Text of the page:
With FT8's inability to chat about antennas, rigs, propagation, locations or simply to exchange names, for me the magic has gone. Being able to hear signals build, fade up and down, or to experience the sudden arrival of bone-crushing signals from the east coast where none had existed moments earlier, is all part of what attracted me to 6m decades ago. I spent only a few hours on the band last summer, working a number of JA stations on FT8. No particular sense of satisfaction was garnered ... working a JA opening on CW is just way more exciting!
For many, the arrival of FT8 to the magic band has opened a whole new world and from seeing so many unfamiliar call signs on 6m this summer, it seems that FT8 has brought a lot of newcomers to the band. Unlike the JAs' worked every summer on CW, almost all of the FT8 JAs' sent their QSL immediately, with almost all excitingly indicating "1st VE" ... so this has to be a good thing! I suspect, that unless the level of conventional-mode activity returns to previous levels on 6m (highly unlikely), my interest in 50MHz will slowly wane or vanish altogether ... but thankfully, there's still magic to be found elsewhere on the ham bands!
As solar Cycle 24 draws down into its final months, the deep lows that were experienced at the end of Cycle 23 are starting to develop once again. For the past few weeks, propagation below the broadcast band has been the best it has been since the previous solar quieting.
Being just below the bottom edge of the broadcast band, 630m (472-479 kHz) has seen some of the benefits of the recent round of stagnant geomagnetic activity.
While some transcontinental QSOs are regularly being made on CW, most contacts are being completed using the weak signal JT9 QSO mode. Contacts can often be completed just as the sun begins to set and staying up into the wee hours to catch east coast DX is not a requirement. Over the past few weeks my 'states worked' total has climbed to 30 and with a couple of holdouts, the QSLs have been steadily arriving.
|My 630m states worked, shown in red. Map courtesy: https://mapchart.net/|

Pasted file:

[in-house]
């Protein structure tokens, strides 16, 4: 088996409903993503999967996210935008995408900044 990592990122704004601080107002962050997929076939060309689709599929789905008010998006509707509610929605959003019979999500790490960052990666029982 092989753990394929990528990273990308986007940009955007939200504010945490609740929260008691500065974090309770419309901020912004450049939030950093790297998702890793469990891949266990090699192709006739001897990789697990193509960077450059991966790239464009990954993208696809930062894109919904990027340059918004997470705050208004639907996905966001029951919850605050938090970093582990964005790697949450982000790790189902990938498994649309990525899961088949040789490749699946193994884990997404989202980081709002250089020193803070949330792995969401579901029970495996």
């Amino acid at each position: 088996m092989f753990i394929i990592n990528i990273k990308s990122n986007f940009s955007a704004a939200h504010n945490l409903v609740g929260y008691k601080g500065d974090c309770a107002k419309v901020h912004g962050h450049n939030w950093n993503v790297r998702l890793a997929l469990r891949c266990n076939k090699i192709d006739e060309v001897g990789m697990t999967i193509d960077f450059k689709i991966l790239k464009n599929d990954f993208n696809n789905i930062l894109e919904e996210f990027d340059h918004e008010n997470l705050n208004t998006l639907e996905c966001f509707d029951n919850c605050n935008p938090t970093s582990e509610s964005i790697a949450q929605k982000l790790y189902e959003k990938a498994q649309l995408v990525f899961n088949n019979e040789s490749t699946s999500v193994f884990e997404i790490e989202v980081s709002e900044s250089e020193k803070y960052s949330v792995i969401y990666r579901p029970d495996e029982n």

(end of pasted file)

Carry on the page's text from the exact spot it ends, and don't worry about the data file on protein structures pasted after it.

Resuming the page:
Last month's arrivals, in spite of the Canada Post delivery disruptions, are shown below.
The recent great propagation on 630m is well-demonstrated by last Saturday night's activity. For the previous two evenings, my JT9 CQ's (as well as QSOs) were being decoded for hours at a time by Rolf, LA2XPA in Norway. He was also hearing Larry, W7IUV, located a few hundred miles to my southwest, on the other side of the Cascade mountains in Washington state. Both of our signals would fade and trade places in Norway but often reaching audible CW levels! The problem was that neither myself or Larry could see any of Rolf's replies to us ... disappointing to us and frustrating for Rolf.
After an hour of trying, I asked Rolf (via the ON4KST LF chat page) what he was using for a receive antenna. It turned out that his secret weapon was a 1000' beverage pointed this way ... no wonder he was hearing so well. Larry, who was using a shorter, easterly pointing BOG (Beverage On Ground) for 630m receive, commented that he also had a 1000' beverage pointed toward Europe but it was optimized for 160m and doubted that it would work on 630. Just to make sure, he plugged it into a second receiver and soon indicated that he 'might' have seen a weak JT9 trace on the waterfall, close to Rolf's frequency.
One minute later Larry's comment was just "wow!" and the following minute he explained what had occurred. It seems that the 'possible weak trace' had suddenly skyrocketed to a -16db signal ... right at the edge of audibility! Larry and Rolf quickly exchanged signal reports and "RRs" as the first Europe-West Coast 630m QSO went into the history books ... 'wow' indeed!
Rolf reported that at his end, Larry's already good signal suddenly shot up to -5db, an easily copied CW level, before fading away for the night. Larry was pretty shocked at how quickly this strong short enhancement had occurred and we all hoped that the oft observed 'spotlight' propagation seen on 630 would move further west to VE7 ... but for now, it was not to be.
Earlier in the evening I had commented to Larry about some previous quirky 630m propagation and had suggested to him that it was probably just due to "the magic of radio" ... to which he politely dismissed with "sorry no magic, just hard work and dumb luck". Looks like he was right on both accounts, but after Saturday's excitement I think he may now believe in a little magic as well!
In the years before amateurs in the UK had access to the 630m band as we know it today (472-479kHz), hams there could apply for a 'special research permit' allowing them to operate between 501 and 504kHz.
One of the first and most active stations was operated by Finbar O'Connor, EIØCF, located in the most northern part of Ireland, near Malin Head. In the early days, Finbar might as well have been AC4YN in Lhasa, Tibet, as a 630m or a 2200m QSO with EIØCF was a much prized DX trophy and a genuine 'right of passage' for many little backyard LF and MF stations throughout Europe.
Nowadays, 630m activity in Europe is not as robust as it once was but Finbar is still active on MF from his modest station. He reports being copied in North America on several occasions. Although mainly active in the WSPR mode, Finbar is now considering the two-way JT9 weak signal QSO mode and may hopefully once again, tease east coast North American MF operators with a new rare entity from his seaside location.
|Finbar's WSPRlite setup for 630m|
|EI0CF/marine on 630m!|